Gee, I wonder why we're ticking so many people off? In any event, it doesn't take a rocket scientist to connect the dots and predict that because there's a rising tide of rage against the United States, there is likely more fuel being thrown on the fire of terrorism.

But what isn't being asked often enough in the media is what the current administration was focusing on prior to 9/11 in terms of perceived terrorist threats. A little-notice report prepared for the Department of Energy (DOE) some five months prior to 9/11 offers some clues.

It seems, according to that report, that some elements of the Bush administration were concerned about a potential rise in "left wing" terrorism. The title of the report says it all: Left-Wing Extremism: The Current Threat.

Secret vetting at Customs

Earlier this week, I received a letter -- sent anonymously. It was stuffed with documents, including a memo written by Colleen Kelley, the president of the National Treasury Employees Union (NTEU). The union represents some 13,000 Customs employees who work for the Bureau of Customs and Border Protection (CBP) -- which is under the Department of Homeland Security (DHS).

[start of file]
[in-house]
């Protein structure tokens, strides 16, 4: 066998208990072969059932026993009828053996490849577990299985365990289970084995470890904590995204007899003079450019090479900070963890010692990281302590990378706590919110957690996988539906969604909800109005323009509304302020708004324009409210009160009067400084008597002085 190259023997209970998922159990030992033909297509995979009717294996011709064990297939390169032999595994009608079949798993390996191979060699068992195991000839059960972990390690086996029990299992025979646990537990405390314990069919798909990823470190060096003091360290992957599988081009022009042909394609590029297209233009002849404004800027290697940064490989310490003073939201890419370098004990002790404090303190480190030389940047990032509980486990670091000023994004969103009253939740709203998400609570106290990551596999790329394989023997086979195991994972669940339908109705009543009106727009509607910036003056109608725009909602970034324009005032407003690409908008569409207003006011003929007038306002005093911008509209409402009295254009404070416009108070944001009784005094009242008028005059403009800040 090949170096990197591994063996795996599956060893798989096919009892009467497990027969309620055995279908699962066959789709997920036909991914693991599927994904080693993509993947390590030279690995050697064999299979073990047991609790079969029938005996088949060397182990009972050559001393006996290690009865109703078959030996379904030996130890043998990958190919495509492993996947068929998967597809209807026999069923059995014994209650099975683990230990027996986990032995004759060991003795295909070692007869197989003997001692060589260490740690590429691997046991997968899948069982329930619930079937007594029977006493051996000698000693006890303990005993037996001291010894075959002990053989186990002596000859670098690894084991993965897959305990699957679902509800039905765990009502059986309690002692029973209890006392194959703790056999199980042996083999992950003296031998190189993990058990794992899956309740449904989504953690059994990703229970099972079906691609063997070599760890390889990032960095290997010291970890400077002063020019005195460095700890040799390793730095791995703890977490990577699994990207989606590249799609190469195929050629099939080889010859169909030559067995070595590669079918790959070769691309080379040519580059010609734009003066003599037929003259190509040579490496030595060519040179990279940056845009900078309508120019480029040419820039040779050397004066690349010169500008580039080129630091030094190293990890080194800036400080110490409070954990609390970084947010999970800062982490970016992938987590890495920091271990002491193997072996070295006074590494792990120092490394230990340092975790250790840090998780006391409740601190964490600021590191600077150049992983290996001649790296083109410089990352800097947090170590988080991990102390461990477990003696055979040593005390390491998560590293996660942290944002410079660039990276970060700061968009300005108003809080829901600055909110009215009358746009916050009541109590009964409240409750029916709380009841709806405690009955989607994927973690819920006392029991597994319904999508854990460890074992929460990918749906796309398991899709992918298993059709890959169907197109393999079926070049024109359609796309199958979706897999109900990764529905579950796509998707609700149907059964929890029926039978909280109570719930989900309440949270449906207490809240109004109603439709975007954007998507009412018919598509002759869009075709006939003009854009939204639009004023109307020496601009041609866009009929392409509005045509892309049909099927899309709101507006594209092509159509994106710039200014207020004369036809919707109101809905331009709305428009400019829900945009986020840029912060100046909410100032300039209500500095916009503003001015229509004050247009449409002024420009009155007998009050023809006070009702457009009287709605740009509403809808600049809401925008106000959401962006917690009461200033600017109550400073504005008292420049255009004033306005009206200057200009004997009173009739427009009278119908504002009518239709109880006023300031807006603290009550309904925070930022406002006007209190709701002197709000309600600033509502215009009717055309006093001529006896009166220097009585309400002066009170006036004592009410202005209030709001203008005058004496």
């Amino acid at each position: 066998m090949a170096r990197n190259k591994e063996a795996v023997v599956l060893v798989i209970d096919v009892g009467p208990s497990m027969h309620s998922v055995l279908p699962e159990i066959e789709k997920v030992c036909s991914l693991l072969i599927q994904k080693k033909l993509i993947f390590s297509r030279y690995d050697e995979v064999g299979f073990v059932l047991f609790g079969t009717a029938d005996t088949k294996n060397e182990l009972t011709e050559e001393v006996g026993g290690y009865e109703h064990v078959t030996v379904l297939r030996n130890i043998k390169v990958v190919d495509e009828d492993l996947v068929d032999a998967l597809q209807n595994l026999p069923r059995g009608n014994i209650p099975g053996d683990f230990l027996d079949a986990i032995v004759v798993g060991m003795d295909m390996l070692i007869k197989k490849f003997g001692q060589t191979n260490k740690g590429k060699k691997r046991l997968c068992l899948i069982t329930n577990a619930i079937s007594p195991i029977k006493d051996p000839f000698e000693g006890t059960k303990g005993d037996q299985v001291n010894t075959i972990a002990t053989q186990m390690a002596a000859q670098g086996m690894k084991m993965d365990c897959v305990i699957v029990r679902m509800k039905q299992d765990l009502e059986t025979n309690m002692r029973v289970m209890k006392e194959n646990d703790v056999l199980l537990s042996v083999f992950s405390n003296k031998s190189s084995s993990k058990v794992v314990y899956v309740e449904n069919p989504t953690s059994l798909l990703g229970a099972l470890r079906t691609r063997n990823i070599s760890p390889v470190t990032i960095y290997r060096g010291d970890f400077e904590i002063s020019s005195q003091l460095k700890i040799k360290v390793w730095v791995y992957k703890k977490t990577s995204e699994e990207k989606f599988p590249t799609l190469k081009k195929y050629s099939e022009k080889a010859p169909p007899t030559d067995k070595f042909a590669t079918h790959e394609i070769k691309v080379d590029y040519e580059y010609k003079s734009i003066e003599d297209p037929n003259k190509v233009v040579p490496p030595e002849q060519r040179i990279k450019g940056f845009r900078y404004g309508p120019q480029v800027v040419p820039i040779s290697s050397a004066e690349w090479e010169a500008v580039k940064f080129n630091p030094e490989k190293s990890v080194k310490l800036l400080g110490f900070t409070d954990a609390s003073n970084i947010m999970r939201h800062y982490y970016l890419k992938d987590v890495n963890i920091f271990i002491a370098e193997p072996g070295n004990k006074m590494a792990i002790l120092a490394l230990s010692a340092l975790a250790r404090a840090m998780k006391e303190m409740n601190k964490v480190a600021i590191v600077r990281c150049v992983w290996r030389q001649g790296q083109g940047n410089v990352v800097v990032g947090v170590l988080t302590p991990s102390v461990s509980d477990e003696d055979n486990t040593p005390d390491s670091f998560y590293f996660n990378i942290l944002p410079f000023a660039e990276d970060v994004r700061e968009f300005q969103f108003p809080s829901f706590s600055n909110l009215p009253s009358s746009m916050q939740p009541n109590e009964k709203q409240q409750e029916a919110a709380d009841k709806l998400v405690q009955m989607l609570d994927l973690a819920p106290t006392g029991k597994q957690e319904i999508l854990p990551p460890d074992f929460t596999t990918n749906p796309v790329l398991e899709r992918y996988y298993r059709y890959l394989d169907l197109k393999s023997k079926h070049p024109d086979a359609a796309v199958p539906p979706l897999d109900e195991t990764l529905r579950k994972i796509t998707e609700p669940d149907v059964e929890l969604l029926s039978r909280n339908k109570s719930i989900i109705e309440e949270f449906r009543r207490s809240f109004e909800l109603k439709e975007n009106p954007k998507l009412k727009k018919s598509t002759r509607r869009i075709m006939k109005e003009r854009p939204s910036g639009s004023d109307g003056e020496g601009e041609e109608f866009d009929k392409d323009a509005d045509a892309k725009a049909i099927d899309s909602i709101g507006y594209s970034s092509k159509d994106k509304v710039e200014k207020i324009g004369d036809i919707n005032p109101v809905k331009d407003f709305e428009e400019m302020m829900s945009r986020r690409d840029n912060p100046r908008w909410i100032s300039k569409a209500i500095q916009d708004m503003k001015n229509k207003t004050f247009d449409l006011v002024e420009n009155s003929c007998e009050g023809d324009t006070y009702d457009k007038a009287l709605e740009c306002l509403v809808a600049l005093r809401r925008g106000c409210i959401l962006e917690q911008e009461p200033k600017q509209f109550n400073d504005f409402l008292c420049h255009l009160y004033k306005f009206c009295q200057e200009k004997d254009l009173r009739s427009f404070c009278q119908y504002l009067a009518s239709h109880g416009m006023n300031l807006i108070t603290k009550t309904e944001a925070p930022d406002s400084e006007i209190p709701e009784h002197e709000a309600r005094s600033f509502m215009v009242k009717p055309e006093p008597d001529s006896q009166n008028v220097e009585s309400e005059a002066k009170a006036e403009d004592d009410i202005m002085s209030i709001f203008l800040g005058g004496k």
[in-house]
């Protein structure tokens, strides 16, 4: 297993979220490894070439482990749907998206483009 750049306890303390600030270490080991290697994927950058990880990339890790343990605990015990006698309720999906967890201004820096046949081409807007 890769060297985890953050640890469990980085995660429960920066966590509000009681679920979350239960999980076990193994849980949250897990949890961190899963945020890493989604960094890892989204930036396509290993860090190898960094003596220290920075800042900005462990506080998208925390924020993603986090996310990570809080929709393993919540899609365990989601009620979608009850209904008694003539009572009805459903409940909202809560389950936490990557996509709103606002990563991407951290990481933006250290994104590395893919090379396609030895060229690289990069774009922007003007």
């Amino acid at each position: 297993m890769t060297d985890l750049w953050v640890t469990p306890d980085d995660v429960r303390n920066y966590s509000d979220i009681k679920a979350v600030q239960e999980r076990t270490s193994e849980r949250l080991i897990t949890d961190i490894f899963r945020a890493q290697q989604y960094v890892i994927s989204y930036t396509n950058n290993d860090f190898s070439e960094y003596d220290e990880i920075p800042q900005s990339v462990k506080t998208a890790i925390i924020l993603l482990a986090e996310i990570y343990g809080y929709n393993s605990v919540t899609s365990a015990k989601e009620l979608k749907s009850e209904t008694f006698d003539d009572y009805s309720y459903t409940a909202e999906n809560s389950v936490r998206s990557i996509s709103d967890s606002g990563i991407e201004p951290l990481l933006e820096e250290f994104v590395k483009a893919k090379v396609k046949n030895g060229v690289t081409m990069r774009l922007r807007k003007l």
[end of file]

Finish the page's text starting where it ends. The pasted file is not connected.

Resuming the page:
The NTEU, which has endorsed Sen. John F. Kerry for president, is currently battling the Bush administration and DHS over proposed workplace rule changes that will severely limit the union's ability to represent workers within the new super department.  

The leaked Kelley memo, which is directed to NTEU chapter presidents, also deals with a workplace-rights issue. The memo, dated Nov. 14, 2003, is the real thing. A spokesman for the union confirmed that fact.  

The memo reveals something quite startling in terms of how the government operates with respect to promoting the right people to the right jobs. Essentially, the memo indicates that since December 1998 Customs has maintained a "secret vetting" policy that requires that background checks be run at the headquarters level on employees who are up for promotion.  

So why is this a big deal?  

One Customs inspector interviewed put it this way: "There's a secret vetting list that the agency has. What that means is they have opened a file on your name, to be used for anything."  

 

User login

Navigation